What to pair with this Moroccan steak pitas dish? Well, this was a pretty simple one. Given I created the recipe solely for the Heirloom Alcala Grenache, I would have to say that it’s my first choice wine 😉
The wine comes from their finest Mclaren Vale vineyard. The vines are hand tended and sorted bunch by bunch. For those of you unsure what this means – quite simply, there is a LOT of love going into taking care of the grapes that go to making this wine. My 2 cents on the wine is it’s a young fruity & spicy wine. It is drinking beautifully right now, but I think it’ll be at it’s best after a year or two in bottle. Lots of berries, cherries, tons of spice, and cracked black pepper. The tannins are velvety, nice earthiness in the form of mushrooms, and balanced acidity. My advice is to buy a 6 pack, decant and drink one now and then struggle not to drink the rest within a few months 😉
If you sign up to their site now, you will receive a $75 voucher to spend on your first order #winning
OTHER STEAK RECIPES
If you are inspired by this Moroccan steak pitas recipe and want more, then read on and feel inspired 😉
Korean Steak Tacos by Yours Truly
Grilled Steak w/ Beer Marinade & Salsa Fresca by Michele Peterson of ‘A Taste For Travel’
Peppercorn Sauce by Yours Truly
Keto Skillet Steak w/ Mushroom Sauce by Anna Mazlin of ‘Appetite For Energy’
Steak, Tomato & Brie Crostini by Yours Truly
Balsamic Herb Steak Salad by Amy Casey of ‘Amy Casey Cooks’
If you make and (no doubt) enjoy this Moroccan steak pitas dish, then don’t forget to let me know how you get on, tag me on Instagram!
Happy Cooking & Happy Eating Friends!!
- 500g steak skirt, flank or hangar see blog post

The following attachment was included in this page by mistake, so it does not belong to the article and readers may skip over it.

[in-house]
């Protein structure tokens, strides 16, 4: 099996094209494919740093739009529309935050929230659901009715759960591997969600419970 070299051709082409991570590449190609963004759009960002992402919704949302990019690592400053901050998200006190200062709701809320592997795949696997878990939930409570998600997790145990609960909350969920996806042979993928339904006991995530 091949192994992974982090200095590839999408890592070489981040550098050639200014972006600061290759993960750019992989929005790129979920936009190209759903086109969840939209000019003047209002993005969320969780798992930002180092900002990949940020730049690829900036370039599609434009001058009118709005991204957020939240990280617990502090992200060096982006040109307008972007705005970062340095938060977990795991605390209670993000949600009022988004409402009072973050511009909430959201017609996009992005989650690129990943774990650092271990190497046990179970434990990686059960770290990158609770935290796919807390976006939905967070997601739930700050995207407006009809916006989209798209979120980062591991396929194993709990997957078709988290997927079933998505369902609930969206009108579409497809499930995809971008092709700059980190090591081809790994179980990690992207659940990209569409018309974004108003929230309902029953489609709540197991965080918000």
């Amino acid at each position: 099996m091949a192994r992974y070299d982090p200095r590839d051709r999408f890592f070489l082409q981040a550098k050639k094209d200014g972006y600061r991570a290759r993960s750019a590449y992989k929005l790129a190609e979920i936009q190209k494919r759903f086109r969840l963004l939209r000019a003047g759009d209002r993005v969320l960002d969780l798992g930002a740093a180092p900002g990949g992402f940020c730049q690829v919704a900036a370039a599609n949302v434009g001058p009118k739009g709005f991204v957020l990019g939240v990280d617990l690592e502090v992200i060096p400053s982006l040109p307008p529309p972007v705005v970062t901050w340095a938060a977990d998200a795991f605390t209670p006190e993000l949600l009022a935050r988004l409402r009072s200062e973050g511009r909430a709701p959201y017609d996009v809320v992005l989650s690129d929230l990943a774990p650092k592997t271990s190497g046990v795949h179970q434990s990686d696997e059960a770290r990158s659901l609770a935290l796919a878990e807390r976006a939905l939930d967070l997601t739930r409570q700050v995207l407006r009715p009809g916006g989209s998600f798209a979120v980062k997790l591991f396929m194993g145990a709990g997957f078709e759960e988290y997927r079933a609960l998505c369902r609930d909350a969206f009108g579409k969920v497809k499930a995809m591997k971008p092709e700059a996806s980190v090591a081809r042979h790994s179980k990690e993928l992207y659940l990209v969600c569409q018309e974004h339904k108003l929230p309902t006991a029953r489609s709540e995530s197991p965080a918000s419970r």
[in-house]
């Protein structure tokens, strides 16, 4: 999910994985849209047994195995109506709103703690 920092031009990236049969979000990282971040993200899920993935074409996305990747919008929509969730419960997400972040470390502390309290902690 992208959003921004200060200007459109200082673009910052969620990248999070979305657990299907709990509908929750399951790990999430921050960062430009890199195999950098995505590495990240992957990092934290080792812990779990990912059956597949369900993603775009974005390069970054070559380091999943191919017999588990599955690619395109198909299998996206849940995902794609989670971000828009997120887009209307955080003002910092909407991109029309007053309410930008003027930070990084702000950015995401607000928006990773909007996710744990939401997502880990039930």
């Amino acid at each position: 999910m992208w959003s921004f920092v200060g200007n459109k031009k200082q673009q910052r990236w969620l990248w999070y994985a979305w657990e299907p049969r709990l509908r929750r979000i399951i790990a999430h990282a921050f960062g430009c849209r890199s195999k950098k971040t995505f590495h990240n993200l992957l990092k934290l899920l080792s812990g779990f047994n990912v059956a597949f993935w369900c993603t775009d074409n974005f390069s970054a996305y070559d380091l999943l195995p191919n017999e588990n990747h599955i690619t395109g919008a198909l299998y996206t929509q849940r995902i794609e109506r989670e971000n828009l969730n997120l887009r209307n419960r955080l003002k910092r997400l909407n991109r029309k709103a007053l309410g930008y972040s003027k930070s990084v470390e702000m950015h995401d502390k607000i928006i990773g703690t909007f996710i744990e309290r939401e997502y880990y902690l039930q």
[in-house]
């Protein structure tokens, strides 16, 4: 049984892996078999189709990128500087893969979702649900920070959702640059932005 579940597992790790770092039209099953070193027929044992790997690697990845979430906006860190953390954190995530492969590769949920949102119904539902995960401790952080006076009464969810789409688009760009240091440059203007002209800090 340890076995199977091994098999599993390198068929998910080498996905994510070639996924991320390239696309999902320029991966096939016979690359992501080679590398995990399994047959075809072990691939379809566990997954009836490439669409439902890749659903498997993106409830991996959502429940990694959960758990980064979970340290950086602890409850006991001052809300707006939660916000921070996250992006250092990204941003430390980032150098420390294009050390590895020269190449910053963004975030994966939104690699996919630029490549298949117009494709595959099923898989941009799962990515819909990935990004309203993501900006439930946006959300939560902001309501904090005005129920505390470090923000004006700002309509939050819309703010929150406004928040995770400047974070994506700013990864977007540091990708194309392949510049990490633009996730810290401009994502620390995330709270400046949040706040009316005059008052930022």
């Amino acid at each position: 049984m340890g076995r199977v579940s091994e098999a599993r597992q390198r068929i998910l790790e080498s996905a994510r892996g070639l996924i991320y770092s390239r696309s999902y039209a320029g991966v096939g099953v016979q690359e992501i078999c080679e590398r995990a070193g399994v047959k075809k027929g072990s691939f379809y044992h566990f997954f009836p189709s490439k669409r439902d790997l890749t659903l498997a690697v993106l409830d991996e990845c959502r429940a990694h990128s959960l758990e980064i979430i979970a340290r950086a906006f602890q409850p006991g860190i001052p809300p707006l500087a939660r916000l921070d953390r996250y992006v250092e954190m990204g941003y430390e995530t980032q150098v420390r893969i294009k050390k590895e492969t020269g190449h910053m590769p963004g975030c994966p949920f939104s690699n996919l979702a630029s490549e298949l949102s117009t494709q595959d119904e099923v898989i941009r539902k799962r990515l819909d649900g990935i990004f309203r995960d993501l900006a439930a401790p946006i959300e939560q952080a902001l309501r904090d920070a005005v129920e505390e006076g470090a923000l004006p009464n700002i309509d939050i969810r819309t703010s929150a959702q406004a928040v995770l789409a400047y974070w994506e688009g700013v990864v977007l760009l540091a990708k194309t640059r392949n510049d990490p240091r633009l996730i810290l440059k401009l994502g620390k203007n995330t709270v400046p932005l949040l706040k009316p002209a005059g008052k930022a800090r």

- 2 tsp salt
- 2 tsp smoked paprika
- 1/2 tsp cayenne
- 1/2 ts[ ground cloves
- 1/2 tsp black pepper
- 1 tsp cumin
- 1 tsp ground ginger
- 1 tbsp olive oil
- 2 truss tomatoes
- 12 black olives
- 1/2 red onion
- 1 tbsp lemon juice
- 1 tbsp olive oil
- 1 handful mint chopped
- 1 handful coriander chopped
- 50 g raisins
- 1/2 tsp cumin
- 1 pinch salt
- 300 g 00 flour plus extra for dusting
- 7 g yeast
- 240 ml warm water
- 1 tbsp olive oil
- 1 tsp salt
- 1 tsp sugar
- 16 baby gem leaves
- 200 g Greek yoghurt
- Add yeast, sugar & warm water to the bowl of a stand mixer, cover and leave for 5 minutes until yeast is frothy *see tips*
- Add flour, salt & oil and mix using a dough hook on medium speed until combined
- Turn out onto a floured surface, knead for a minute until smooth and place back in an oiled mixer bowl covered for 1 hour *see tips*
- Knock-back dough (punch it – it’s the best bit!) and turn out onto a floured surface
- Knead until smooth and then divide into 8 equal balls. Roll out until about 1cm thick and get ready to cook them
- Heat a cast-iron or heavy bottom pan until smoking, add canola oil and cook pita for 1-2 minutes on one side, brush with a little oil, flip and cook for a further minute
- Mix all spices together
- Drizzle the steak with oil and rub with spices. Set aside until you are ready to cook the pitas *see tips*
- Heat a BBQ to 200c and cook the steak for approx. 4 minutes per side or until steak is 52-55c internal temp *see tips*
- Rest steak for 8-10 minutes and then slice thinly
- Chop onion, tomato & olives into equal sized pieces and mix all ingredients together
- Taste and adjust seasoning
- Place pita on a plate, top with 2 pieces of baby gem, a tbsp of yoghurt, 2 slices of steak and a spoon of salsa
- chef knives
- chopping board
- cast-iron/heavy bottom pan
- mixing bowl
- stand mixer
- rolling pin
- measuring utensils
- when making the pita the water needs to be around 41-43c to activate the yeast
- don’t mix the oil and spices together before putting on the steak or else you will be left with a big lumpy mess!
- if you prep the steak while the pita is rising it will be at perfect room temperature to cook as you go to cook the pita. Steak should always be brought to room temperature before cooking
- resting the steak is equally as important as the cooking part to allow the juices to re-distribute. During this time you can cook the pita so they are hot & fresh!
- if you don’t have a stand mixer you can knead the dough by hand. It’ll take a little longer to do so consider it your arm workout for the day!